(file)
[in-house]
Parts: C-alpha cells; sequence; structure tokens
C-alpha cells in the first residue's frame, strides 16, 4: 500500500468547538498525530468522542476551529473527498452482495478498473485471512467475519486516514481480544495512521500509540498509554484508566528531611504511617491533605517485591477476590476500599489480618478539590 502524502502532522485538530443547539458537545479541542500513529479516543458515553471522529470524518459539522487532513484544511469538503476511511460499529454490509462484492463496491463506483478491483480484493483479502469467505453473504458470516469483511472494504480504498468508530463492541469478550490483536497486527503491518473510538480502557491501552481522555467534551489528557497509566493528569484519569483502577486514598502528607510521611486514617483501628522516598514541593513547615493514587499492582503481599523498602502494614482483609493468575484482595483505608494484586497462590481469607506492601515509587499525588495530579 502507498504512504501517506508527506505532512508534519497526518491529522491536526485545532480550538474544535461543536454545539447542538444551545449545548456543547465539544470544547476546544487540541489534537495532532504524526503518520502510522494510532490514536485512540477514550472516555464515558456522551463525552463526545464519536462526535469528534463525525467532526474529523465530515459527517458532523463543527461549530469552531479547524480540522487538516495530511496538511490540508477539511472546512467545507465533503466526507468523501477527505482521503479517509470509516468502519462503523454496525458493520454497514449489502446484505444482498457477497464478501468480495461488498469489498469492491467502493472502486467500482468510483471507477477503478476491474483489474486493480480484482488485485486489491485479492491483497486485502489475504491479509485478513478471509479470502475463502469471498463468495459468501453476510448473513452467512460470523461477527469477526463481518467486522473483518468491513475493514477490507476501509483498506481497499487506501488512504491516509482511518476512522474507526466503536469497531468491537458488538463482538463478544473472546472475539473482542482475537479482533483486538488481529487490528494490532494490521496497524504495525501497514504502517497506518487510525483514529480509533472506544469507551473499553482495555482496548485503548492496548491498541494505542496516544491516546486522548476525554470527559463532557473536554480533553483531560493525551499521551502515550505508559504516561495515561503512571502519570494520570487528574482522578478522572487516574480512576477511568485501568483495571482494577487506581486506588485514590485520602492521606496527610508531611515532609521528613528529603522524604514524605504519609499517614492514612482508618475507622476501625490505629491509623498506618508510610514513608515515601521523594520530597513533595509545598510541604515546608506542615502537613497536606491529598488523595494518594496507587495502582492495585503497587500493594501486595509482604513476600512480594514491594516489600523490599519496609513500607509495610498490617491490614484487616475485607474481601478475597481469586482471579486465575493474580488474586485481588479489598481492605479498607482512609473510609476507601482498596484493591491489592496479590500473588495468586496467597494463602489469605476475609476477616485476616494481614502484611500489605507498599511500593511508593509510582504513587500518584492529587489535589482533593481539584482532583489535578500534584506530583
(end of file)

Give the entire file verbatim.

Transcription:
[in-house]
Parts: C-alpha cells; sequence; structure tokens
C-alpha cells in the first residue's frame, strides 16, 4: 500500500468547538498525530468522542476551529473527498452482495478498473485471512467475519486516514481480544495512521500509540498509554484508566528531611504511617491533605517485591477476590476500599489480618478539590 502524502502532522485538530443547539458537545479541542500513529479516543458515553471522529470524518459539522487532513484544511469538503476511511460499529454490509462484492463496491463506483478491483480484493483479502469467505453473504458470516469483511472494504480504498468508530463492541469478550490483536497486527503491518473510538480502557491501552481522555467534551489528557497509566493528569484519569483502577486514598502528607510521611486514617483501628522516598514541593513547615493514587499492582503481599523498602502494614482483609493468575484482595483505608494484586497462590481469607506492601515509587499525588495530579 502507498504512504501517506508527506505532512508534519497526518491529522491536526485545532480550538474544535461543536454545539447542538444551545449545548456543547465539544470544547476546544487540541489534537495532532504524526503518520502510522494510532490514536485512540477514550472516555464515558456522551463525552463526545464519536462526535469528534463525525467532526474529523465530515459527517458532523463543527461549530469552531479547524480540522487538516495530511496538511490540508477539511472546512467545507465533503466526507468523501477527505482521503479517509470509516468502519462503523454496525458493520454497514449489502446484505444482498457477497464478501468480495461488498469489498469492491467502493472502486467500482468510483471507477477503478476491474483489474486493480480484482488485485486489491485479492491483497486485502489475504491479509485478513478471509479470502475463502469471498463468495459468501453476510448473513452467512460470523461477527469477526463481518467486522473483518468491513475493514477490507476501509483498506481497499487506501488512504491516509482511518476512522474507526466503536469497531468491537458488538463482538463478544473472546472475539473482542482475537479482533483486538488481529487490528494490532494490521496497524504495525501497514504502517497506518487510525483514529480509533472506544469507551473499553482495555482496548485503548492496548491498541494505542496516544491516546486522548476525554470527559463532557473536554480533553483531560493525551499521551502515550505508559504516561495515561503512571502519570494520570487528574482522578478522572487516574480512576477511568485501568483495571482494577487506581486506588485514590485520602492521606496527610508531611515532609521528613528529603522524604514524605504519609499517614492514612482508618475507622476501625490505629491509623498506618508510610514513608515515601521523594520530597513533595509545598510541604515546608506542615502537613497536606491529598488523595494518594496507587495502582492495585503497587500493594501486595509482604513476600512480594514491594516489600523490599519496609513500607509495610498490617491490614484487616475485607474481601478475597481469586482471579486465575493474580488474586485481588479489598481492605479498607482512609473510609476507601482498596484493591491489592496479590500473588495468586496467597494463602489469605476475609476477616485476616494481614502484611500489605507498599511500593511508593509510582504513587500518584492529587489535589482533593481539584482532583489535578500534584506530583